The second-century church father Tertullian lived in Carthage, North Africa, when persecution of Christians was at its apex. In those days, the blood of martyrs soaked the earth as believers were fed to the lions, beaten, whipped, sawed in half, put to death by sword, burned in the fire, and chained in prisons. Tertullian maintained that the more Christians were persecuted and “mown down,” the more they would multiply because “the blood of Christians is seed” (“The Apology,” Latin Christianity: Its Founder, Tertullian, Roberts, A., Donaldson, J., and Coxe, A. C., ed., Thelwall, S., trans., vol. 3, The Ante-Nicene Fathers, Christian Literature Company, 1885, p. 55).
Tertullian’s statement was later interpreted as “the blood of the martyrs is the seed of the church.” This loose translation likely developed from Augustine of Hippo’s sermon: “The earth has been filled with the blood of the martyrs as with seed, and from that seed have sprung the crops of the church. They have asserted Christ’s cause more effectively when dead than when they were alive. They assert it today, they preach him today; their tongues are silent, their deeds echo round the world. They were arrested, bound, imprisoned, brought to trial, tortured, burned at the stake, stoned to death, run through, fed to wild beasts. In all their kinds of death they were jeered at as worthless, but ‘precious in the sight of the Lord is the death of his saints’” (Wesselschmidt, Q. F., ed., Psalms 51—150, Ancient Christian Commentary on Scripture OT 8, InterVarsity Press, 2007, p. 293).
“The blood of the martyrs is the seed of the church” was just one of Tertullian’s many clever aphorisms. To express the thought in less concise language, persecution forces the church to dig underground and, as a result, causes it to spread out and spring up in other parts of the world. Tertullian’s statement also conveys the idea that the bravery of martyred Christians inspires faith and boldness in those who observe their deaths.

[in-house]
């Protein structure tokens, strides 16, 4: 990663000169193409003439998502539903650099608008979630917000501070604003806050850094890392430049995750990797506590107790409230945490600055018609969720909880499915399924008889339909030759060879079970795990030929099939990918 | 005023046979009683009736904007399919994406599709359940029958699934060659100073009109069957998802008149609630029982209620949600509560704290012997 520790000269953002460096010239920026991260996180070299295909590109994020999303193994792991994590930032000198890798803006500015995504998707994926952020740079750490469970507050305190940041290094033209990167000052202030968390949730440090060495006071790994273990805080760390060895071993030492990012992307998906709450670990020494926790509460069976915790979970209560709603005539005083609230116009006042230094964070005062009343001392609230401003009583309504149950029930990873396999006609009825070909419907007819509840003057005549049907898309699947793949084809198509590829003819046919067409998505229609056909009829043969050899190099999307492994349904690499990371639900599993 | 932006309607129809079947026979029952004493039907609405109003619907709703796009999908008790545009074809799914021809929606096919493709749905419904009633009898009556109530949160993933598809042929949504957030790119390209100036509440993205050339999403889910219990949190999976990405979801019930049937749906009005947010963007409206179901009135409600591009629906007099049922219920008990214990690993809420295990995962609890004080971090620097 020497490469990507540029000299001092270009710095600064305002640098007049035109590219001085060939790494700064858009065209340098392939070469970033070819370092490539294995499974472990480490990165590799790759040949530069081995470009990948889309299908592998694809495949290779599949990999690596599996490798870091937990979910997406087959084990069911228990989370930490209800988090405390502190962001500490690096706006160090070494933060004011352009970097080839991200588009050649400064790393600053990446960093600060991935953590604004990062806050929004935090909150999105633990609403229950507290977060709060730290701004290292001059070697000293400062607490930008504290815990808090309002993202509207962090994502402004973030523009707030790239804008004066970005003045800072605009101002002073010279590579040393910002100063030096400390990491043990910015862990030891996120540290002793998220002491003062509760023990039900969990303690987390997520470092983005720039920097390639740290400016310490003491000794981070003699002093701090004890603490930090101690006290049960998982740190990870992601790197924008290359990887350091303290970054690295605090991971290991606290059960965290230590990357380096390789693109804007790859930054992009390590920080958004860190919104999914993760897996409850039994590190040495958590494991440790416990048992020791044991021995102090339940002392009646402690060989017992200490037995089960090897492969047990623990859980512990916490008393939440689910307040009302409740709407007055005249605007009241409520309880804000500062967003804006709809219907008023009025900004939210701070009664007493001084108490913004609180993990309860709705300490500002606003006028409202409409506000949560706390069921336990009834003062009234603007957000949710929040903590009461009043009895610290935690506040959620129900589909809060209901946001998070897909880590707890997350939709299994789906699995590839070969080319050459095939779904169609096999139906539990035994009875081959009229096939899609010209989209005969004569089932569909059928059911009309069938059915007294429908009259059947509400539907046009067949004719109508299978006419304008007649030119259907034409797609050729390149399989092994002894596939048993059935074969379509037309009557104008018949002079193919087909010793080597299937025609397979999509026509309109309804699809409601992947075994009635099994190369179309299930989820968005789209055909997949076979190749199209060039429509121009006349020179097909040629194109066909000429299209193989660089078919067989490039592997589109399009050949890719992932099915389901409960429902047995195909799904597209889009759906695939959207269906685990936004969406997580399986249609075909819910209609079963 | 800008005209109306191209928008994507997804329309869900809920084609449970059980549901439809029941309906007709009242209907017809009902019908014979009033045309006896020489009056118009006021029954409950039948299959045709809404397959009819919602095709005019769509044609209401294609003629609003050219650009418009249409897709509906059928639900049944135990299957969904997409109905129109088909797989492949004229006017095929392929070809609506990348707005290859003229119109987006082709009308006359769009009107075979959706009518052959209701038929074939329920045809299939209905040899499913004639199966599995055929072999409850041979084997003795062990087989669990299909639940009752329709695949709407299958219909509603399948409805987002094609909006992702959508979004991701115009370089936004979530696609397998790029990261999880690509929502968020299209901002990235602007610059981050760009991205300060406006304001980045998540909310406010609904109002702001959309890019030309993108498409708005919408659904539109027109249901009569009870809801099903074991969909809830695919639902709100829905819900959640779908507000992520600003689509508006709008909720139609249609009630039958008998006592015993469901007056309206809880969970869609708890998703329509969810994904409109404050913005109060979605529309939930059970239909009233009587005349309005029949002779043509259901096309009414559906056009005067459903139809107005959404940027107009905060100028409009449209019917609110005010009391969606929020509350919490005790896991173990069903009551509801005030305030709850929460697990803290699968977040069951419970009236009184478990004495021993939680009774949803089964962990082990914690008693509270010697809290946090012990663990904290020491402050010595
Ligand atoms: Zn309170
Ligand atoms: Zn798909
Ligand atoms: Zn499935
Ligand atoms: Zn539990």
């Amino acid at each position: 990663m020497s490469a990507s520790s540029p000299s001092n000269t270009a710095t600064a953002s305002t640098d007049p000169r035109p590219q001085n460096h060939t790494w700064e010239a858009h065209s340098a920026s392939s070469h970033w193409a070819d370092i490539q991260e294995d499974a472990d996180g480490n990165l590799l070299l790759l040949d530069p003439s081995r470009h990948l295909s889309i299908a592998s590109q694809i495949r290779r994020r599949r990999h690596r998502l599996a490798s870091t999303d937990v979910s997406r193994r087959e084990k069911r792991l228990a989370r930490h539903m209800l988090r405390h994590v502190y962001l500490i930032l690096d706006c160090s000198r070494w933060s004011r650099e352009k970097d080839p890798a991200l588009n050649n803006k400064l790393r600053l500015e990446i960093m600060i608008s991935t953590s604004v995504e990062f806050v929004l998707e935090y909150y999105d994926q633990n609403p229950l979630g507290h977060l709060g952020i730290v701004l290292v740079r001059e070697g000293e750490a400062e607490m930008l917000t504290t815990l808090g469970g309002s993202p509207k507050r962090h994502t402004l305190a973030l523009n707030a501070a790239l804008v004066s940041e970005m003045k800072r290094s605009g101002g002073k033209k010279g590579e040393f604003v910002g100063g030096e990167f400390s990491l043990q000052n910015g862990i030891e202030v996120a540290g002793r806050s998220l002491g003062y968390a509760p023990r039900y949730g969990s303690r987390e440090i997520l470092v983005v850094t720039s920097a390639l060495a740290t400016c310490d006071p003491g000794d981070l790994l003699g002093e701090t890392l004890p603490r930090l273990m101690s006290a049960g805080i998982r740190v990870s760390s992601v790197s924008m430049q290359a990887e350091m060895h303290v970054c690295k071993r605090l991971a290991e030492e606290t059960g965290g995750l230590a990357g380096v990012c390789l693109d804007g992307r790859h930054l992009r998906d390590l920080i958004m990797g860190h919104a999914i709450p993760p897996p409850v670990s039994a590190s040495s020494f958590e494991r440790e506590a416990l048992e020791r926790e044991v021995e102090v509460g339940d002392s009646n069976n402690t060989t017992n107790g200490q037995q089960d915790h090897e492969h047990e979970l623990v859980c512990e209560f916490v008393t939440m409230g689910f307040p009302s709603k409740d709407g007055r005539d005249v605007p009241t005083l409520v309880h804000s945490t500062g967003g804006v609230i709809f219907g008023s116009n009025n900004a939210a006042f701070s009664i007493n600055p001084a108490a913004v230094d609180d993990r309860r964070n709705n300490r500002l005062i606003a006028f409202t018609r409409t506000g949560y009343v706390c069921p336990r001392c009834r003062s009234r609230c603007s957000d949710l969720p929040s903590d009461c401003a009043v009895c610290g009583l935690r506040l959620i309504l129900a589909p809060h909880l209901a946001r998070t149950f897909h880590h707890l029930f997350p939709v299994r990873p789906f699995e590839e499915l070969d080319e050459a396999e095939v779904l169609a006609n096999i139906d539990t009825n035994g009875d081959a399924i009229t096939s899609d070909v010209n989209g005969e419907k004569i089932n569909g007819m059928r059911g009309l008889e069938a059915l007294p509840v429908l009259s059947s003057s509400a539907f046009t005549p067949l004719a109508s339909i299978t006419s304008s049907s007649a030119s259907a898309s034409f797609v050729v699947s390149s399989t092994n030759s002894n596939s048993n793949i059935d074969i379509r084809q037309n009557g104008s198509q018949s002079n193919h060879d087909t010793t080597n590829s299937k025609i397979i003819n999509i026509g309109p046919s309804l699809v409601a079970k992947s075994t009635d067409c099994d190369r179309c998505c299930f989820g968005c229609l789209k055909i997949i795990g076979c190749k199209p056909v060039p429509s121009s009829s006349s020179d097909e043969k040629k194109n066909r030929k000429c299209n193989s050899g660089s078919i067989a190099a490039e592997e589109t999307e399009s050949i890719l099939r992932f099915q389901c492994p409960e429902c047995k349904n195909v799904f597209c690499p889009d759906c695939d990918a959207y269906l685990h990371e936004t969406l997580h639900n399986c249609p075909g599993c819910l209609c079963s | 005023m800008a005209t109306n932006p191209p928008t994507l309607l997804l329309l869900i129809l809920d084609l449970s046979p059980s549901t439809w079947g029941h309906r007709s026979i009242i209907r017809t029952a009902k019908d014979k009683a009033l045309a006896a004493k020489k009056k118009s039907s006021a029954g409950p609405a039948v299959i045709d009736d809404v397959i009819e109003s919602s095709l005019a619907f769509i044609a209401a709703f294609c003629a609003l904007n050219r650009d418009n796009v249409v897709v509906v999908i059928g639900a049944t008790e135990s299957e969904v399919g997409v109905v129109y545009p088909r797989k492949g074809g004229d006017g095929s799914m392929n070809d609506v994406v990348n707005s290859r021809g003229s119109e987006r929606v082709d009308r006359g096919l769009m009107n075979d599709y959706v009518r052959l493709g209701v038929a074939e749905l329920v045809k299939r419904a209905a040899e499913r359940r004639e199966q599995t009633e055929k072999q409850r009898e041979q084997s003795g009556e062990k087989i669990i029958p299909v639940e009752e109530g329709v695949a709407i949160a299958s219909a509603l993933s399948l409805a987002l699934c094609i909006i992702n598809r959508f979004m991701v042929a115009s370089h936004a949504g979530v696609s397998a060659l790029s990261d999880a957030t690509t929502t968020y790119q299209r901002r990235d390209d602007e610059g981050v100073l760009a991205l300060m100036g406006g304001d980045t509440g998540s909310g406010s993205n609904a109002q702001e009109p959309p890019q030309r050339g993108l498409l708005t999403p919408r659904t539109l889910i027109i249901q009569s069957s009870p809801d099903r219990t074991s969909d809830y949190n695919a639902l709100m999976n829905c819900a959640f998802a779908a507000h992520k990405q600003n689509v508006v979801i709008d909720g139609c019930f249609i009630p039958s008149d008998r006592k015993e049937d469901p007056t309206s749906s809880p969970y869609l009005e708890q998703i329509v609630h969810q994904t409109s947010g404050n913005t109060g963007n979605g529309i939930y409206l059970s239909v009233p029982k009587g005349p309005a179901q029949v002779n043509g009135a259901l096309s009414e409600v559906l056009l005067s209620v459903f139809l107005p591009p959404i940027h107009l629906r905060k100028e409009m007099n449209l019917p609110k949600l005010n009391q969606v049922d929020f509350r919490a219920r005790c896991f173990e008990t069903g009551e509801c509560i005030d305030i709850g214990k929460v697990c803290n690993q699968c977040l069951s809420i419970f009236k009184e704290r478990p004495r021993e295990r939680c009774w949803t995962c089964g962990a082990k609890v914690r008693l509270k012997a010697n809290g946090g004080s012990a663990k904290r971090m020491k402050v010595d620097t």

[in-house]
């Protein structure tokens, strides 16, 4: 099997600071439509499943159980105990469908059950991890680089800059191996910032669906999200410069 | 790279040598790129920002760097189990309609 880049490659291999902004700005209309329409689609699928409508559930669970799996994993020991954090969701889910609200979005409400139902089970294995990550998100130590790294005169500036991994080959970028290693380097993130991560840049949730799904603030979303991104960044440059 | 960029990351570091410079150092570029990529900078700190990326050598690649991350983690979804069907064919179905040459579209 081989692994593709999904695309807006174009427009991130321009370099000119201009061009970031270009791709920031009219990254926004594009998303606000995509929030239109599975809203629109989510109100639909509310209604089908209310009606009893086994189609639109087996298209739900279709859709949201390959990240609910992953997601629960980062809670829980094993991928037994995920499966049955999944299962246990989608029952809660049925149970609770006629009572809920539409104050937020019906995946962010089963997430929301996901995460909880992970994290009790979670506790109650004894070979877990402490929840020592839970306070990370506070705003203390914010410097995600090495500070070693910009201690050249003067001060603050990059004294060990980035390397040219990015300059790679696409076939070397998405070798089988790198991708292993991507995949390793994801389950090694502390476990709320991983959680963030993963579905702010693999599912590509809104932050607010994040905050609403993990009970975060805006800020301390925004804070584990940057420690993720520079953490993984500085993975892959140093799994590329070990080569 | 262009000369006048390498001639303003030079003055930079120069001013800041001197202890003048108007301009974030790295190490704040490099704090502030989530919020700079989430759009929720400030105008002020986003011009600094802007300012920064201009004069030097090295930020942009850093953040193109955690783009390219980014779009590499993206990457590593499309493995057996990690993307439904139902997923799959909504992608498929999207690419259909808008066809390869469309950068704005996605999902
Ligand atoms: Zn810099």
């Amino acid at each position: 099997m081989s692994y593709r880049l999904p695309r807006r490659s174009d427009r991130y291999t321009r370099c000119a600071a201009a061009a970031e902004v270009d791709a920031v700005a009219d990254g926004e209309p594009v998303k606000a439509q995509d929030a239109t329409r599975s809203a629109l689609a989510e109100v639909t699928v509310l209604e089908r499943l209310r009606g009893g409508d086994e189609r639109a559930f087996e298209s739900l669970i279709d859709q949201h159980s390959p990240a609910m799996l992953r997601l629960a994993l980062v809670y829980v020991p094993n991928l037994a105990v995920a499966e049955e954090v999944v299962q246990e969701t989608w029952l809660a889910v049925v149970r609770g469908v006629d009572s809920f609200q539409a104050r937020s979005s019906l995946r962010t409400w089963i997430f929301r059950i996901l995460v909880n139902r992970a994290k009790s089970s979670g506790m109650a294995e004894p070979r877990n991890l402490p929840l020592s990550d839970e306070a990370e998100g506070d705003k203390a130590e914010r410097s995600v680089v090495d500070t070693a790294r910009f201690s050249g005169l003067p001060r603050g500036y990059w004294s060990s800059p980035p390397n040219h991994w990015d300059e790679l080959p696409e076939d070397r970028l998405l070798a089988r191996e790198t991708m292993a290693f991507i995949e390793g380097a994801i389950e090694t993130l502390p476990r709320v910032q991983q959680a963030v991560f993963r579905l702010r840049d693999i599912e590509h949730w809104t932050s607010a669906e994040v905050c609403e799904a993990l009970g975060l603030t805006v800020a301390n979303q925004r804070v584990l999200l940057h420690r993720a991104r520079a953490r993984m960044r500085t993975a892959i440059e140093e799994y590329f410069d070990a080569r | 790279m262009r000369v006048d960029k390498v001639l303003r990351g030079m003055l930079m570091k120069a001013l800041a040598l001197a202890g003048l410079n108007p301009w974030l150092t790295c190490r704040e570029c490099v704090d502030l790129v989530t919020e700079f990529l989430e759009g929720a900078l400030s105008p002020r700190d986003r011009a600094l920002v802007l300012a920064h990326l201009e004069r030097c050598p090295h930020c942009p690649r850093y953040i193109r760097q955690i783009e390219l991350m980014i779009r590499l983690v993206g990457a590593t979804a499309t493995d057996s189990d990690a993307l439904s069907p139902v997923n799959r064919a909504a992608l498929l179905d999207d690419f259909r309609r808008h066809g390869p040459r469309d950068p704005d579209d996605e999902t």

The unintended consequence of persecution is a harvest of fresh souls for the church of Jesus Christ—a living organism that will continue to advance and progress despite all opposition. When the blood of Stephen, Christianity’s first martyr, was shed (Acts 7:54), one of the fiercest persecutors of early Christians stood by watching, agreeing with the killing (Acts 8:1; see also Acts 22:20). That man was Saul, who soon became the apostle Paul and eventually perhaps the single most influential Christian evangelist to ever live. Paul, who experienced a miraculous conversion, began planting churches throughout the then-known world and wrote about one fourth of the entire New Testament. Paul’s life and words in Scripture still sprout grains of faith in the hearts of men and women today.
History has borne witness to the truth of Tertullian’s statement. In “The Superintending Providence of God in Foreign Missions,” Arthur Pierson writes of Christian martyrdom as part of God’s plan: “These are but parts of His ways. The pages of the century’s history are here and there written in blood, but even the blood has a golden luster. Martyrs there have been, like John Williams, . . . Abraham Lincoln, and David Livingstone . . . ; but every one of these deaths has been like seed which falls into the ground to die that it may bring forth fruit” (from The Missionary Review of the World, Pierson, A. T., ed., Funk & Wagnalls Co., 1900, p. 326).
“The martyrs were bound, imprisoned, scourged, racked, burnt, rent, butchered—and they multiplied,” observed Augustine (Manser, M., ed., Christian Quotations, 2016). Brilliant Bible commentator Matthew Henry said, “God sometimes raises up many faithful ministers out of the ashes of one” (ibid.).
Today, if you are fortunate enough to live in a part of the world where Christian persecution is minimal, you may never have to give the ultimate sacrifice as some believers have had to do. But if God does call you to suffer for the sake of Christ (see Philippians 1:29), you can “consider it an opportunity for great joy” (James 1:2, NLT), knowing “God will reward you for it. So don’t worry or be afraid of their threats” (1 Peter 3:14, NLT).